Description : The now-classic Metaphors We Live By changed our understanding of metaphor and its role in language and the mind. Metaphor, the authors explain, is a fundamental mechanism of mind, one that allows us to use what we know about our physical and social experience to provide understanding of countless other subjects. Because such metaphors structure our most basic understandings of our experience, they are "metaphors we live by"—metaphors that can shape our perceptions and actions without our ever noticing them. In this updated edition of Lakoff and Johnson's influential book, the authors supply an afterword surveying how their theory of metaphor has developed within the cognitive sciences to become central to the contemporary understanding of how we think and how we express our thoughts in language.
Description : This book explores the cognitively-oriented approach to metaphor studies, comparing it critically to other contemporary paradigms of metaphor in meaning. It incorporates cutting edge empirical data. In both semantics and cognitive linguistics, metaphor has gained central status over the past decades, chiefly on account of Lakoff and Johnson's 1980 book Metaphors We Live By, which has become a standard point of reference. Rather than advocating a 'pick and mix' combination of cognitive attitudes with theory and data from other paradigms, the book argues for the methodologically reflective comparison of theory traditions and acknowledgement of their strengths and weaknesses. This critical reflection on metaphor is an essential read for students of metaphor at an advanced undergraduate or postgraduate level. Each chapter outlines areas for further reading and research, and the book is built around data drawn from a multilingual research corpus of metaphors compiled from existing research, other corpora and internet data.
Description : Philosophical Perspectives on Metaphor was first published in 1981. Minnesota Archive Editions uses digital technology to make long-unavailable books once again accessible, and are published unaltered from the original University of Minnesota Press editions. "We are," says Mark Johnson, "in the midst of metaphormania." The past few years have seen an explosion of interest in metaphor as a vehicle for exploring the relations between language and thought. While a number of recent books have dealt with metaphor from the standpoints of several disciplines, there is no collection that shows the best of the work that has been done in the field of philosophy. Mark Johnson has brought together essays that define the central issues of the discussion in this field. His introductory essay offers a critical survey of historically influential treatments of figurative language (including those of Aristotle, Hobbes, Locke, Kant, and Nietzsche) and sets forth the nature of various issues that have been of interest to philosophers. Thus, it provides a context in which to understand the motivations, influences, and significance of the collected essays. An annotated bibliography serves as a catalog of all relevant literature. Philosophical Perspectives on Metaphor provides an entry point into the philosophical exploration of metaphor for students, philosophers, linguists, psychologists, artists, critics, or anyone interested in language and its relation to understanding and experience.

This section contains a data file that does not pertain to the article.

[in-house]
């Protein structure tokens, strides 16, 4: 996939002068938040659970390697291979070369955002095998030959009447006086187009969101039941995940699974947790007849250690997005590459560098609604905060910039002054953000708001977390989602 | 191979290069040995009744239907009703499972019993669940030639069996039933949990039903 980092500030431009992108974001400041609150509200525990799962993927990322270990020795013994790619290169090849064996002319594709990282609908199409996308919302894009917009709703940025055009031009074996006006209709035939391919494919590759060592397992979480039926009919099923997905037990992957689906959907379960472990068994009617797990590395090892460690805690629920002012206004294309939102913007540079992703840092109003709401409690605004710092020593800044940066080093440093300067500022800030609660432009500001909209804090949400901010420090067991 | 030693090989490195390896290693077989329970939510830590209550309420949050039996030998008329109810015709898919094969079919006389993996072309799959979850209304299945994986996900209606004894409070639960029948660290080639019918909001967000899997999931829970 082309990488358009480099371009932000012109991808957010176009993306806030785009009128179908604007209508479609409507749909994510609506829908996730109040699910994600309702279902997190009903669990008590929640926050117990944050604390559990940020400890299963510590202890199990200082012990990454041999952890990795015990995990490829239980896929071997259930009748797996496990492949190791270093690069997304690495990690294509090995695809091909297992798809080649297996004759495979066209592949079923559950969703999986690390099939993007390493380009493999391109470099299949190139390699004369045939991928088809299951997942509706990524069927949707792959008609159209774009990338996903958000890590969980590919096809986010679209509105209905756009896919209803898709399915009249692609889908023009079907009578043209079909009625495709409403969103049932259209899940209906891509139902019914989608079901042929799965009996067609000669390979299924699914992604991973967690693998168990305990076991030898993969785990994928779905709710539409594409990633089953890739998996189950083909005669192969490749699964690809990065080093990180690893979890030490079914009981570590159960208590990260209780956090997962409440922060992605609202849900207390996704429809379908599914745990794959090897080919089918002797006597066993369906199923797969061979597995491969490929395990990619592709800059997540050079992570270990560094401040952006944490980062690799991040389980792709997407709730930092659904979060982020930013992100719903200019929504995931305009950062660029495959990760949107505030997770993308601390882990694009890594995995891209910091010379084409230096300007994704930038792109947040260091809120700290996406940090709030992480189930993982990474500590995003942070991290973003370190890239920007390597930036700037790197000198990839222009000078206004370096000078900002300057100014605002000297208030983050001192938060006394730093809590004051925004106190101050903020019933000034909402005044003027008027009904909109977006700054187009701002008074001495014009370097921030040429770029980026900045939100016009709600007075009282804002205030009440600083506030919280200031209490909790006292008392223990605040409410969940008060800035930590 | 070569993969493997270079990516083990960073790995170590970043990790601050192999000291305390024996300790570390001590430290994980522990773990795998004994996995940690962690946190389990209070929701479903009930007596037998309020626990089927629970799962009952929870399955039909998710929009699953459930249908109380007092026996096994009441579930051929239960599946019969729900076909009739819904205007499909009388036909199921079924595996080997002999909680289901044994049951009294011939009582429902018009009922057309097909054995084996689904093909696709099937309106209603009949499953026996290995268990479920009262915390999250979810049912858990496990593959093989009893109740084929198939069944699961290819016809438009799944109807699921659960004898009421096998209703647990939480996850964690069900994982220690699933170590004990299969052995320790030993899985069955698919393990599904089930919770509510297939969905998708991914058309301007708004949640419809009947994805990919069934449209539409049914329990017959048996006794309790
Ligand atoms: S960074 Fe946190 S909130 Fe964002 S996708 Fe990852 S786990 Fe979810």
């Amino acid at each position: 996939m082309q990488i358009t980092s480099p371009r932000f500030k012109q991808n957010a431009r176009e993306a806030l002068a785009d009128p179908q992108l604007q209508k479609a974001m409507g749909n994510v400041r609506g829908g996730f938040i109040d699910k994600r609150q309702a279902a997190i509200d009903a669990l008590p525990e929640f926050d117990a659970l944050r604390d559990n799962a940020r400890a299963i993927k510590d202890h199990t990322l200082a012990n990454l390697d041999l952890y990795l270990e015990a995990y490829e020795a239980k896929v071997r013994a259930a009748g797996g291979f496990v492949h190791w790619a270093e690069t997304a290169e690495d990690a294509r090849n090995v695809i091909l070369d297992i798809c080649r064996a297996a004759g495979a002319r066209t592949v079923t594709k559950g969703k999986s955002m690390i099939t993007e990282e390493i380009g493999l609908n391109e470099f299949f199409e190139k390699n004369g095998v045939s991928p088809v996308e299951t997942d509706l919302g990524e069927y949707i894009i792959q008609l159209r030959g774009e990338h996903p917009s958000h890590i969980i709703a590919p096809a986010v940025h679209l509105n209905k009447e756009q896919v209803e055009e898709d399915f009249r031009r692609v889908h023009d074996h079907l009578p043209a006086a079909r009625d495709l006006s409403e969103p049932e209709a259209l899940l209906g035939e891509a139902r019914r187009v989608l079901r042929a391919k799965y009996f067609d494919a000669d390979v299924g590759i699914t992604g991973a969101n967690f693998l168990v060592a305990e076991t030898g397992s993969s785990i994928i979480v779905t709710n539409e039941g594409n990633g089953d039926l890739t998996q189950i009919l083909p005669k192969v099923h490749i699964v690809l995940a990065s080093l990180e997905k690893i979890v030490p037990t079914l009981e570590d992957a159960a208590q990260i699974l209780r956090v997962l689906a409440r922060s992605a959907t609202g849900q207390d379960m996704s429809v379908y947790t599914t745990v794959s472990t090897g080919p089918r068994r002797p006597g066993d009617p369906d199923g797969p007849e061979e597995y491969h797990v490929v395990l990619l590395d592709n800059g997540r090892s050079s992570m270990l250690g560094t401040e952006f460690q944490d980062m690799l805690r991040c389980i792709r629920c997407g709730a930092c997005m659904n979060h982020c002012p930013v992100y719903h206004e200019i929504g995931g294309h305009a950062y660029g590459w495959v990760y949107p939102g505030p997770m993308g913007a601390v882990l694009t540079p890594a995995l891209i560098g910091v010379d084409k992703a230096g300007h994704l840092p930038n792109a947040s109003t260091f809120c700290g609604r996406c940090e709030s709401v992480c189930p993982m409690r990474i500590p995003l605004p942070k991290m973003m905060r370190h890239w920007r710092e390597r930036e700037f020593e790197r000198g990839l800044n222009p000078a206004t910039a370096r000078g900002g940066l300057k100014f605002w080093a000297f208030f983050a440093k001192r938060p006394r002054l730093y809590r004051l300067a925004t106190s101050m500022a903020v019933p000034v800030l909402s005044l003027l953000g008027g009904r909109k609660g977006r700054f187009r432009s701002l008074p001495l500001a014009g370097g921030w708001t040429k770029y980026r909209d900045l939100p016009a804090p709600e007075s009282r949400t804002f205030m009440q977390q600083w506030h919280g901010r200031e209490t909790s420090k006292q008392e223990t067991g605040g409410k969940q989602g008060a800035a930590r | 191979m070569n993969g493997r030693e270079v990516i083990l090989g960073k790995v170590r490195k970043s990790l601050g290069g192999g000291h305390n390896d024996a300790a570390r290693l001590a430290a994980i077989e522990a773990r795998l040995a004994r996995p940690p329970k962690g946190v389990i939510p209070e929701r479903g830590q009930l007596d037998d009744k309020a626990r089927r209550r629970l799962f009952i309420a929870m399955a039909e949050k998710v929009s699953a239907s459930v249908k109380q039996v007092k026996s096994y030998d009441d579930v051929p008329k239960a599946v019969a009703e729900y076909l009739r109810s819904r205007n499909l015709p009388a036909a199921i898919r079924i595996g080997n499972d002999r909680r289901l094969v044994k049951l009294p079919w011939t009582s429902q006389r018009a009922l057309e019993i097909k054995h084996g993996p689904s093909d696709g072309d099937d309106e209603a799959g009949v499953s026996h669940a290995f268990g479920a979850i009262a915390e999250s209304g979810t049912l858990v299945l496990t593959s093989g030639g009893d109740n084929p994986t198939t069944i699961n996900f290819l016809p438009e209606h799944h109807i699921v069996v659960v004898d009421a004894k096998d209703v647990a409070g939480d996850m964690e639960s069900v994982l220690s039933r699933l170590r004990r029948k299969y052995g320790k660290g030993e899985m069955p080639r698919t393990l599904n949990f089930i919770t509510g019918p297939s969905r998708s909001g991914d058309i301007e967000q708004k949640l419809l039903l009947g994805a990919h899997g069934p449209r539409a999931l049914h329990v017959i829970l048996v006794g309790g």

Description : It is widely agreed in art education literature that art educators need to think about the possibility of widening the concept of art education. Educators need to understand the context of learning and for that they need to understand student interests in both local and global aspects. This book values young people's expression of their own culture and personal interests. It is unique in that the starting point is the drawings of the young people - not to illustrate a predetermined theory, but to enable young people from different countries to express their visions about the world - illustrati.
Description : From reality television to celebrity gossip magazines, today's technologies have enabled a vast number of personal narratives that document our existence and that of others. Multiple academic disciplines now define the self as fluid and entirely changeable: little more than a performance that is chosen according to the situation. While news journalists still pursue the authentic narrative, advertising and politics might be accused of exploiting the narrative tendency, and across media the personal and public become increasingly merged. Real Lives, Celebrity Stories collects research from published and experienced professionals, practitioners and scholars who discuss narratives of real people across cultures and history and in multiple media. It uses narrative theory to interrogate the processes by which we create, promote and consume these stories of real people, and the ways in which we construct our own stories of self. By bringing together different disciplines it offers a theory of the production(s) of self in public spaces such as television, cinema, comics, fan cultures, music, news media, politics and cyberspace.